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The Cellular Imaging Core Facility (CICF) is a major hub for microscopy in Oxford, providing imaging solutions from the organismal to the molecular level. The CICF is much more than a point of use facility. In addition to excellent quality tailored user training and ongoing support on all systems covering a wide range imaging modalities, we also offer advice and guidance throughout each stage of imaging projects. We strongly encourage users come to the core at the project conceptualisation stage, we then work with them through planning, sample preparation, imaging, data analysis, figure preparation and finally publication.

Resources and Facilities

The Cellular Imaging Core offers cutting edge techniques for:


  • High-content imaging
  • Long term live cell imaging
  • SoRa super-resolution microscopy
  • Airyscan super-resolution microscopy
  • Whole slide imaging
  • Fluorescence Correlation Spectroscopy (FCS)
  • Fluorescence Lifetime Imaging Microscopy (FLIM)
  • Total Internal Reflection Fluorescence Microscopy (TIRF)
  • Photoactivated Localization Microscopy (PALM)
  • Spectral Imaging (SI) and Single Particle Tracking (SPT)


We have several image analysis software packages including Arivis Vision 4D (2 licences), Zen Blue, LAS X, Imaris, ScanR analysis as well as freeware such as Fiji/ImageJ and Cell Profiler. These software packages are hosted on our 3 high end image analysis workstations, the Titans.

Research and Development

We develop novel methods and techniques for quantitative cellular imaging, and we have a particular interest in long term high resolution imaging and analysis in organoids and other complex samples.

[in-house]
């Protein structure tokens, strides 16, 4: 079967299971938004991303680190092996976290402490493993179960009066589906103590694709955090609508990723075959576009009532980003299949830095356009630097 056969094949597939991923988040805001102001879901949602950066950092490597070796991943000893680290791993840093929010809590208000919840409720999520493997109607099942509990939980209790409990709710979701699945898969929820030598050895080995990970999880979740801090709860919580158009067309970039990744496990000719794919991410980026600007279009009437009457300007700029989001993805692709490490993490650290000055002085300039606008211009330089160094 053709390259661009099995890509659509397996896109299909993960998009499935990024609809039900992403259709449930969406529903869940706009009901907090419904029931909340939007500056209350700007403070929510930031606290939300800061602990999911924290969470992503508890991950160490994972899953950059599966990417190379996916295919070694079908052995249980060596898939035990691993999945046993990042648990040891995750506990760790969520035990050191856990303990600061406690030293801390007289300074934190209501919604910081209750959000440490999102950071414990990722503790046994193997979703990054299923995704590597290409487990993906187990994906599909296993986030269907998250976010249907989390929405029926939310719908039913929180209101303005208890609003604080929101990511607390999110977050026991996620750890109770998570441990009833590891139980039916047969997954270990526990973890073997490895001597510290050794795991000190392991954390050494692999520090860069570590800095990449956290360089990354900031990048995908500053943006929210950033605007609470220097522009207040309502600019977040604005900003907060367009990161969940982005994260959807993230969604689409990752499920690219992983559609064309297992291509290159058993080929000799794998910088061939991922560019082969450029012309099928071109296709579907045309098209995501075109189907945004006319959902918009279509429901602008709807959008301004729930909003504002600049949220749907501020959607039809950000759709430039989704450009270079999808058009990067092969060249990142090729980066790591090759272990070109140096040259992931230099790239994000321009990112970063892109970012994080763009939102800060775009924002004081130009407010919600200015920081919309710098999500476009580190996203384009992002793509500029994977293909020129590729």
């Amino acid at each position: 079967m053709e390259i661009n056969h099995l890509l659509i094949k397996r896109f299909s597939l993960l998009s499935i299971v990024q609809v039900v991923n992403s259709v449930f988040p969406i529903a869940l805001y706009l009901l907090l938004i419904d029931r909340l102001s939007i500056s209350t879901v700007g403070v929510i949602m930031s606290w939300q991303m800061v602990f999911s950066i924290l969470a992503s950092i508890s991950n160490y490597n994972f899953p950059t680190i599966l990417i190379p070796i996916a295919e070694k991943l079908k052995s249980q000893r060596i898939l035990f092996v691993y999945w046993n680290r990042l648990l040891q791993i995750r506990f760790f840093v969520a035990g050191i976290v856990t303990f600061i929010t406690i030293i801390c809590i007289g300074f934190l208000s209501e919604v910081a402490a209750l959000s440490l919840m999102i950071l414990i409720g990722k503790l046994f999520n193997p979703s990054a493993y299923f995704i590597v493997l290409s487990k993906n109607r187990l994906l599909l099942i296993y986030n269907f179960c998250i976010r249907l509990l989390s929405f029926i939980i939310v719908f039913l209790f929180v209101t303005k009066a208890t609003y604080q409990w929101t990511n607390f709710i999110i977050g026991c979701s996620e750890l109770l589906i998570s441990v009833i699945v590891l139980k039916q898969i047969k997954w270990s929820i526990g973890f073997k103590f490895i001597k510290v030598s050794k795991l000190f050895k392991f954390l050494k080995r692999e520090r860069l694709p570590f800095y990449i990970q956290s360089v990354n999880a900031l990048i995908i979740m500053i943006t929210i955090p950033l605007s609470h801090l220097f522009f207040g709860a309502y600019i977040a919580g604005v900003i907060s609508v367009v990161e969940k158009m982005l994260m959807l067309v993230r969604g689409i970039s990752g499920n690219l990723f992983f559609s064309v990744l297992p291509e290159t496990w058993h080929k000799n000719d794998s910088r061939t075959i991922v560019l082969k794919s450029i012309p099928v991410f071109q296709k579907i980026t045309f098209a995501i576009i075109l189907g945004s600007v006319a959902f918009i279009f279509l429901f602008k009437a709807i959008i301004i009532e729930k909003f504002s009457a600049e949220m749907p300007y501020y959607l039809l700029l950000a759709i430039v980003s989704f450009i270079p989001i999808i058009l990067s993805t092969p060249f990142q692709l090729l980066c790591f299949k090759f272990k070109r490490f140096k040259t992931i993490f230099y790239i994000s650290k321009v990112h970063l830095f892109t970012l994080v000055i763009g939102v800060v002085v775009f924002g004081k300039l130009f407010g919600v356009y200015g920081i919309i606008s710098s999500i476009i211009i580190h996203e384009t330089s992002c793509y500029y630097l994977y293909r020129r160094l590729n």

Current developments with our collaborators include projects focusing on the long term multi-dimensional imaging of iPSC derived neuronal organoids, super-resolution mitochondrial tracking, high-content wound healing and cellular migration and macrophage motility and morphology.

Nobel Prize Winning Microscopy Techniques at the WTCHG Cellular-Imaging Core

Eric Betzig (The Howard Hughes Medical Institute), William Moerner (Stanford University) and Stefan Hell (The Max Planck Institute) have been awarded the 2014 Nobel Prize in Chemistry for their recent work on super-resolution fluorescence microscopy.

Eric Betzig recieved the Nobel Prize for his pioneering work on PALM (Photo-Activated Laser Microscopy), and the PALM/STORM super-resolution technique is available on our Zeiss Elyra microscope. William Moerner recieved his Nobel prize for the development of laser spectroscopy and microscopy to detect single molecules and so probe biological processes, one biomolecule at a time. We are working with this advanced technique on our SP8-X Single Molecule Detection (SMD) confocal microscope.

Core Members

Core Facility Manager : Dr James Bancroft

Core Facility Assistant : Edward Drydale

To Contact us

For general inquiries, and to arrange microscope training, please email us at Our telephone number is: +44 1865 287568